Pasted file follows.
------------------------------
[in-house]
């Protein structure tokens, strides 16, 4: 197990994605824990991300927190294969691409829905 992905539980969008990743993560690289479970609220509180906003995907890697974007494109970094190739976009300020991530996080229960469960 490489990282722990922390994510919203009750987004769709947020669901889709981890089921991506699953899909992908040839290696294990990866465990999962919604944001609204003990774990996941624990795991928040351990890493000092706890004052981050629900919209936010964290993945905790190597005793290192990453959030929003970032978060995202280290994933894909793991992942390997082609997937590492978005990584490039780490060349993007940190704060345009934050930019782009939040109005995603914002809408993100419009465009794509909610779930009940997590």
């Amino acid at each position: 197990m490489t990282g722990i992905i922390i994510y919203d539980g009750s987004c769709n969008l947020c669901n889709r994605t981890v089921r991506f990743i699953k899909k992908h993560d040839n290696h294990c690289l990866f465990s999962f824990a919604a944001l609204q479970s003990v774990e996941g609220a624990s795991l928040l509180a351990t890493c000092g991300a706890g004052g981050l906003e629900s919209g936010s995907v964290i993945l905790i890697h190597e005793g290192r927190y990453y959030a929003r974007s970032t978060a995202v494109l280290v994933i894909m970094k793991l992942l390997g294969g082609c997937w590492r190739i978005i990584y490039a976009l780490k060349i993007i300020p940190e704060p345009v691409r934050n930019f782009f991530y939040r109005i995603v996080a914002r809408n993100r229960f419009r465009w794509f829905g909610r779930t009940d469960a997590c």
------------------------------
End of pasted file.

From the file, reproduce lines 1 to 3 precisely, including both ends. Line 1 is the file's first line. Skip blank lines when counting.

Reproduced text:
[in-house]
């Protein structure tokens, strides 16, 4: 197990994605824990991300927190294969691409829905 992905539980969008990743993560690289479970609220509180906003995907890697974007494109970094190739976009300020991530996080229960469960 490489990282722990922390994510919203009750987004769709947020669901889709981890089921991506699953899909992908040839290696294990990866465990999962919604944001609204003990774990996941624990795991928040351990890493000092706890004052981050629900919209936010964290993945905790190597005793290192990453959030929003970032978060995202280290994933894909793991992942390997082609997937590492978005990584490039780490060349993007940190704060345009934050930019782009939040109005995603914002809408993100419009465009794509909610779930009940997590």
């Amino acid at each position: 197990m490489t990282g722990i992905i922390i994510y919203d539980g009750s987004c769709n969008l947020c669901n889709r994605t981890v089921r991506f990743i699953k899909k992908h993560d040839n290696h294990c690289l990866f465990s999962f824990a919604a944001l609204q479970s003990v774990e996941g609220a624990s795991l928040l509180a351990t890493c000092g991300a706890g004052g981050l906003e629900s919209g936010s995907v964290i993945l905790i890697h190597e005793g290192r927190y990453y959030a929003r974007s970032t978060a995202v494109l280290v994933i894909m970094k793991l992942l390997g294969g082609c997937w590492r190739i978005i990584y490039a976009l780490k060349i993007i300020p940190e704060p345009v691409r934050n930019f782009f991530y939040r109005i995603v996080a914002r809408n993100r229960f419009r465009w794509f829905g909610r779930t009940d469960a997590c």